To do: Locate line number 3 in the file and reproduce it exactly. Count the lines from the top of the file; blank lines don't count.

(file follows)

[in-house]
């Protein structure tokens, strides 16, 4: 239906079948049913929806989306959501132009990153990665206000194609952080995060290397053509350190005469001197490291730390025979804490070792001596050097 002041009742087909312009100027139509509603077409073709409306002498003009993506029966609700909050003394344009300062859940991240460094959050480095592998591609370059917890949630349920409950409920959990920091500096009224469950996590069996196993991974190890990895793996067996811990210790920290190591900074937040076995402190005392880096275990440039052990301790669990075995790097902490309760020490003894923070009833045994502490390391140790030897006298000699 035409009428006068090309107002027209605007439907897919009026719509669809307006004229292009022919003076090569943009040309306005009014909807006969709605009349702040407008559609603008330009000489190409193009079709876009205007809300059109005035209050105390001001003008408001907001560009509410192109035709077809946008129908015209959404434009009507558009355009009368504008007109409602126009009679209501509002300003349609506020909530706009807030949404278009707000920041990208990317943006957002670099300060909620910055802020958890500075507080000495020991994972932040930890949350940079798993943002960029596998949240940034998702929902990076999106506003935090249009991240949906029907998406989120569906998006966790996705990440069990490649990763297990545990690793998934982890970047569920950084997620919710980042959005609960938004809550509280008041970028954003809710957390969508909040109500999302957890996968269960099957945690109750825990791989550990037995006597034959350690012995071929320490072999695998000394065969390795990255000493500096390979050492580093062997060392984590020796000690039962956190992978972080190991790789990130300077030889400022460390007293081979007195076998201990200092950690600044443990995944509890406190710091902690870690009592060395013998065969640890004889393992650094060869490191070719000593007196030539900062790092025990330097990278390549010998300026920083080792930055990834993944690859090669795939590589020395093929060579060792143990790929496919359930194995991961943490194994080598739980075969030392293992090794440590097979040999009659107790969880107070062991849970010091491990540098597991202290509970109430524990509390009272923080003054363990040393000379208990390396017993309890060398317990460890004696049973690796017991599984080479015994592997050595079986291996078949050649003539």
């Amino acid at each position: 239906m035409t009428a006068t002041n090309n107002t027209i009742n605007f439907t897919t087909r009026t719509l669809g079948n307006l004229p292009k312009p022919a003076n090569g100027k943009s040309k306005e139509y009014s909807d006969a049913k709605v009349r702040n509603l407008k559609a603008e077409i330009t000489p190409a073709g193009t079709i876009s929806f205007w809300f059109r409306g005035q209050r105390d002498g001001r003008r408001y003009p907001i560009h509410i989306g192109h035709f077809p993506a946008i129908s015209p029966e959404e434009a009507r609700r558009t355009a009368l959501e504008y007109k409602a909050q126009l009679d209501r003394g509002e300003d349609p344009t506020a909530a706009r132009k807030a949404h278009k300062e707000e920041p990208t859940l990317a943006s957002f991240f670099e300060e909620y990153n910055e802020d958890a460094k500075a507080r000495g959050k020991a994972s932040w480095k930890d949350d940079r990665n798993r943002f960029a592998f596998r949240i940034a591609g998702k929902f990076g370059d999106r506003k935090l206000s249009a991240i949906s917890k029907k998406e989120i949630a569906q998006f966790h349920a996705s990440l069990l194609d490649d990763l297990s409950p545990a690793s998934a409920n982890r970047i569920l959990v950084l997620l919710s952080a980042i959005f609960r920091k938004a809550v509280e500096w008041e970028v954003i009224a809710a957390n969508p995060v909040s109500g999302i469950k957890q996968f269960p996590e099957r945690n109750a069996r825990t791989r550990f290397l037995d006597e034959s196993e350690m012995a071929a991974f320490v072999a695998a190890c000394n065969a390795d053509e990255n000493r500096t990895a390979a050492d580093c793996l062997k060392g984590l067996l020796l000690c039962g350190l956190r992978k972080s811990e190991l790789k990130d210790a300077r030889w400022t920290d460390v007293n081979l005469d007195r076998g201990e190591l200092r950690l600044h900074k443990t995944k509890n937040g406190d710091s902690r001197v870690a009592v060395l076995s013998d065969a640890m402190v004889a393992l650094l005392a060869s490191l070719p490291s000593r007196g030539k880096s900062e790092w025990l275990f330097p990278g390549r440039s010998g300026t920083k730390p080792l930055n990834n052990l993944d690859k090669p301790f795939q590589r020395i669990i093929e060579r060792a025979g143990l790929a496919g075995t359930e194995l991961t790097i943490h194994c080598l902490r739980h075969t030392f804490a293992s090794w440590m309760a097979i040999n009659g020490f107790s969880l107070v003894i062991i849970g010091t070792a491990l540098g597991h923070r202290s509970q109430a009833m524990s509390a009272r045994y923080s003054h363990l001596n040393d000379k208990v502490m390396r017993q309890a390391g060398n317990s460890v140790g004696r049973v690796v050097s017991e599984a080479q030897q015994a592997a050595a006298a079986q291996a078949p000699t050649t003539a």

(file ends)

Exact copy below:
């Amino acid at each position: 239906m035409t009428a006068t002041n090309n107002t027209i009742n605007f439907t897919t087909r009026t719509l669809g079948n307006l004229p292009k312009p022919a003076n090569g100027k943009s040309k306005e139509y009014s909807d006969a049913k709605v009349r702040n509603l407008k559609a603008e077409i330009t000489p190409a073709g193009t079709i876009s929806f205007w809300f059109r409306g005035q209050r105390d002498g001001r003008r408001y003009p907001i560009h509410i989306g192109h035709f077809p993506a946008i129908s015209p029966e959404e434009a009507r609700r558009t355009a009368l959501e504008y007109k409602a909050q126009l009679d209501r003394g509002e300003d349609p344009t506020a909530a706009r132009k807030a949404h278009k300062e707000e920041p990208t859940l990317a943006s957002f991240f670099e300060e909620y990153n910055e802020d958890a460094k500075a507080r000495g959050k020991a994972s932040w480095k930890d949350d940079r990665n798993r943002f960029a592998f596998r949240i940034a591609g998702k929902f990076g370059d999106r506003k935090l206000s249009a991240i949906s917890k029907k998406e989120i949630a569906q998006f966790h349920a996705s990440l069990l194609d490649d990763l297990s409950p545990a690793s998934a409920n982890r970047i569920l959990v950084l997620l919710s952080a980042i959005f609960r920091k938004a809550v509280e500096w008041e970028v954003i009224a809710a957390n969508p995060v909040s109500g999302i469950k957890q996968f269960p996590e099957r945690n109750a069996r825990t791989r550990f290397l037995d006597e034959s196993e350690m012995a071929a991974f320490v072999a695998a190890c000394n065969a390795d053509e990255n000493r500096t990895a390979a050492d580093c793996l062997k060392g984590l067996l020796l000690c039962g350190l956190r992978k972080s811990e190991l790789k990130d210790a300077r030889w400022t920290d460390v007293n081979l005469d007195r076998g201990e190591l200092r950690l600044h900074k443990t995944k509890n937040g406190d710091s902690r001197v870690a009592v060395l076995s013998d065969a640890m402190v004889a393992l650094l005392a060869s490191l070719p490291s000593r007196g030539k880096s900062e790092w025990l275990f330097p990278g390549r440039s010998g300026t920083k730390p080792l930055n990834n052990l993944d690859k090669p301790f795939q590589r020395i669990i093929e060579r060792a025979g143990l790929a496919g075995t359930e194995l991961t790097i943490h194994c080598l902490r739980h075969t030392f804490a293992s090794w440590m309760a097979i040999n009659g020490f107790s969880l107070v003894i062991i849970g010091t070792a491990l540098g597991h923070r202290s509970q109430a009833m524990s509390a009272r045994y923080s003054h363990l001596n040393d000379k208990v502490m390396r017993q309890a390391g060398n317990s460890v140790g004696r049973v690796v050097s017991e599984a080479q030897q015994a592997a050595a006298a079986q291996a078949p000699t050649t003539a």